Genes responsible for sex-related differences in cancer aggressiveness found in vinegar flies
An understanding of the molecular basis of differences in the incidence and survival of cancer between men and women may allow the discovery of specific and more effective treatments.
The study, published in Science Advances, compares the brain tumors of male and female flies at the molecular level and identifies proteins responsible for the different degree of aggressiveness.
Cancer does not affect men and women equally, but we know little about the molecular causes underlying this difference. Published in Science Advances,a study by the Institute for Research in Biomedicine (IRB Barcelona) involving the vinegar fly, Drosophila melanogaster, has identified possible regulators that determine differences in tumors between sexes.
"We have identified possible regulators responsible for tumor differences between male and female flies," says ICREA researcher Cayetano González, head of the Laboratory of Cell Division at IRB Barcelona. "The results also show that these genes could be potential targets to neutralize their degree of malignancy," adds the researcher.
Epidemiological studies have shown that there are notable differences in the degree of incidence and survival of cancer between men and women, even in tumors not related to reproductive organs. This is the case, for example, in certain types of brain tumor, and also in the case of children in which the influence of risk habits can be ruled out.
González and his team compared the development of experimental tumors induced in the brains of male and female vinegar flies. They observed that the former tumors were more aggressive and identified numerous proteins whose expression was markedly higher in tumor cells of male flies compared to females.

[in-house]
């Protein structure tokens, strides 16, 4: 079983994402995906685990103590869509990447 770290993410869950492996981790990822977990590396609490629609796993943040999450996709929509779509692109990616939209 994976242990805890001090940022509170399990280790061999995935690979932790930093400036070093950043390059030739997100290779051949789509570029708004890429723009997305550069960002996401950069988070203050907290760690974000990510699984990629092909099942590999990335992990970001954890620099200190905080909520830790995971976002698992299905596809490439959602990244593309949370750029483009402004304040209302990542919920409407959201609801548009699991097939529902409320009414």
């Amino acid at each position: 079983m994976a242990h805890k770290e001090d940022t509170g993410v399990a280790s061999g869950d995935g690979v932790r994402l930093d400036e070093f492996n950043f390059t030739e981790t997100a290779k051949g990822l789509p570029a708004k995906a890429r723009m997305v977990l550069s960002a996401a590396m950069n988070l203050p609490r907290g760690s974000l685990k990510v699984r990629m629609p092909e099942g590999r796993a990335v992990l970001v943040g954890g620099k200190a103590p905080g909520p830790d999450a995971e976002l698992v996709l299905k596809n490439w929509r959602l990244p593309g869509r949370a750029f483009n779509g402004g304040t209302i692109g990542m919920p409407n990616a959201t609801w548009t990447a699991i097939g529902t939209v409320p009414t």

"Many of the possible regulators of sex-dependent differences in tumors that we have identified in our Drosophila model are highly conserved proteins that are also found in humans," says González.
Among the proteins identified in this study, the researchers focused on the so-called Phf7, which is also found in humans. Phf7 is present in tumor cells in males, which show more aggressiveness, and absent in tumor cells in females. They found that by removing this protein in male flies, the aggressiveness of the tumors was markedly reduced, reaching levels similar to those present in female flies.
"Our results show that the proteins responsible for the differences in tumors between males and females can be regulated to reduce the degree of malignancy that is associated with the sex of the individual affected," explains Cristina Molnar, postdoctoral researcher at IRB Barcelona and first author of the study.
"Understanding the molecular basis responsible for the sex-related differences in the incidence and development of cancer may allow us to find specific treatments for men and women," González adds.
This study was carried out in the vinegar fly Drosophila melanogaster, an experimental model that been used for research purposes for more than a hundred years and that has allowed the discovery of many of the proteins that are of great relevance in human cancer. In recent decades, experimental models of various types of human cancer, such as leukemia, neuroblastoma, glioblastoma and ovarian cancer, among others, have been developed in this animal model.